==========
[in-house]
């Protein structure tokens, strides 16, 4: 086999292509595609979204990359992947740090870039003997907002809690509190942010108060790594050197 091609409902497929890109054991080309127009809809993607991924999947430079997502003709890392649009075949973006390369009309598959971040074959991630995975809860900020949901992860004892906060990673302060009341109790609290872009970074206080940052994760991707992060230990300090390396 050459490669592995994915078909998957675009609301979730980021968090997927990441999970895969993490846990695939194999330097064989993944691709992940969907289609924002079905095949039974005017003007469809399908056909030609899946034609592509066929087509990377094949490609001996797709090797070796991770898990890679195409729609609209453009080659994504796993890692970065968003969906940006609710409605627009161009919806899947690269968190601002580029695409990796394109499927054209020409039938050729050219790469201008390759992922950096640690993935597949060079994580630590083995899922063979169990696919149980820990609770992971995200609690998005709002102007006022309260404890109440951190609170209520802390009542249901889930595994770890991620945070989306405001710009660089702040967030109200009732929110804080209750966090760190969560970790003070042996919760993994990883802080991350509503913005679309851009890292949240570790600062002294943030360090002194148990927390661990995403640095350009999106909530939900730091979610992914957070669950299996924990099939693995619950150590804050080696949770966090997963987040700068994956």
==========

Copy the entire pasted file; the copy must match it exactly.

[in-house]
């Protein structure tokens, strides 16, 4: 086999292509595609979204990359992947740090870039003997907002809690509190942010108060790594050197 091609409902497929890109054991080309127009809809993607991924999947430079997502003709890392649009075949973006390369009309598959971040074959991630995975809860900020949901992860004892906060990673302060009341109790609290872009970074206080940052994760991707992060230990300090390396 050459490669592995994915078909998957675009609301979730980021968090997927990441999970895969993490846990695939194999330097064989993944691709992940969907289609924002079905095949039974005017003007469809399908056909030609899946034609592509066929087509990377094949490609001996797709090797070796991770898990890679195409729609609209453009080659994504796993890692970065968003969906940006609710409605627009161009919806899947690269968190601002580029695409990796394109499927054209020409039938050729050219790469201008390759992922950096640690993935597949060079994580630590083995899922063979169990696919149980820990609770992971995200609690998005709002102007006022309260404890109440951190609170209520802390009542249901889930595994770890991620945070989306405001710009660089702040967030109200009732929110804080209750966090760190969560970790003070042996919760993994990883802080991350509503913005679309851009890292949240570790600062002294943030360090002194148990927390661990995403640095350009999106909530939900730091979610992914957070669950299996924990099939693995619950150590804050080696949770966090997963987040700068994956």